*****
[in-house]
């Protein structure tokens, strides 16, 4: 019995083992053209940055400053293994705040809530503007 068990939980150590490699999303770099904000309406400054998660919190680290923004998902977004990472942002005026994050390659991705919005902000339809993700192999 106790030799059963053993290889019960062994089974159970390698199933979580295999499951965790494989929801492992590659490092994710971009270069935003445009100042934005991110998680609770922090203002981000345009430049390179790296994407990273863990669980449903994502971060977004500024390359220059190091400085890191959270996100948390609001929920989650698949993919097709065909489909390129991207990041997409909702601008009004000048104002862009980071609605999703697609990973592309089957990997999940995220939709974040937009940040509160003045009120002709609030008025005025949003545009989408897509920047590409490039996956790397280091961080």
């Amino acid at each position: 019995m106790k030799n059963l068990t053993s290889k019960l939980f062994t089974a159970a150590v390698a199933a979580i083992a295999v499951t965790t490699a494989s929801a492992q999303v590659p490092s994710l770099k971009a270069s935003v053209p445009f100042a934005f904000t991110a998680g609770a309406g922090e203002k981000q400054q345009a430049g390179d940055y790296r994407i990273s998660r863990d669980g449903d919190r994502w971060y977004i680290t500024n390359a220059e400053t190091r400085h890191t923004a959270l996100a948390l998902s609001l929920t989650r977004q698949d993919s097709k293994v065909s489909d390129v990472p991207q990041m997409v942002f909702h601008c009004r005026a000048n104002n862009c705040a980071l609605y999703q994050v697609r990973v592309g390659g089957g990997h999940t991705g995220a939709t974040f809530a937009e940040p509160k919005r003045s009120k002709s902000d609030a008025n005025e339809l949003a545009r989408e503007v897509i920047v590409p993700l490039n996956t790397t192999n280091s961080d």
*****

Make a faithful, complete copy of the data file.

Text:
[in-house]
């Protein structure tokens, strides 16, 4: 019995083992053209940055400053293994705040809530503007 068990939980150590490699999303770099904000309406400054998660919190680290923004998902977004990472942002005026994050390659991705919005902000339809993700192999 106790030799059963053993290889019960062994089974159970390698199933979580295999499951965790494989929801492992590659490092994710971009270069935003445009100042934005991110998680609770922090203002981000345009430049390179790296994407990273863990669980449903994502971060977004500024390359220059190091400085890191959270996100948390609001929920989650698949993919097709065909489909390129991207990041997409909702601008009004000048104002862009980071609605999703697609990973592309089957990997999940995220939709974040937009940040509160003045009120002709609030008025005025949003545009989408897509920047590409490039996956790397280091961080």
């Amino acid at each position: 019995m106790k030799n059963l068990t053993s290889k019960l939980f062994t089974a159970a150590v390698a199933a979580i083992a295999v499951t965790t490699a494989s929801a492992q999303v590659p490092s994710l770099k971009a270069s935003v053209p445009f100042a934005f904000t991110a998680g609770a309406g922090e203002k981000q400054q345009a430049g390179d940055y790296r994407i990273s998660r863990d669980g449903d919190r994502w971060y977004i680290t500024n390359a220059e400053t190091r400085h890191t923004a959270l996100a948390l998902s609001l929920t989650r977004q698949d993919s097709k293994v065909s489909d390129v990472p991207q990041m997409v942002f909702h601008c009004r005026a000048n104002n862009c705040a980071l609605y999703q994050v697609r990973v592309g390659g089957g990997h999940t991705g995220a939709t974040f809530a937009e940040p509160k919005r003045s009120k002709s902000d609030a008025n005025e339809l949003a545009r989408e503007v897509i920047v590409p993700l490039n996956t790397t192999n280091s961080d």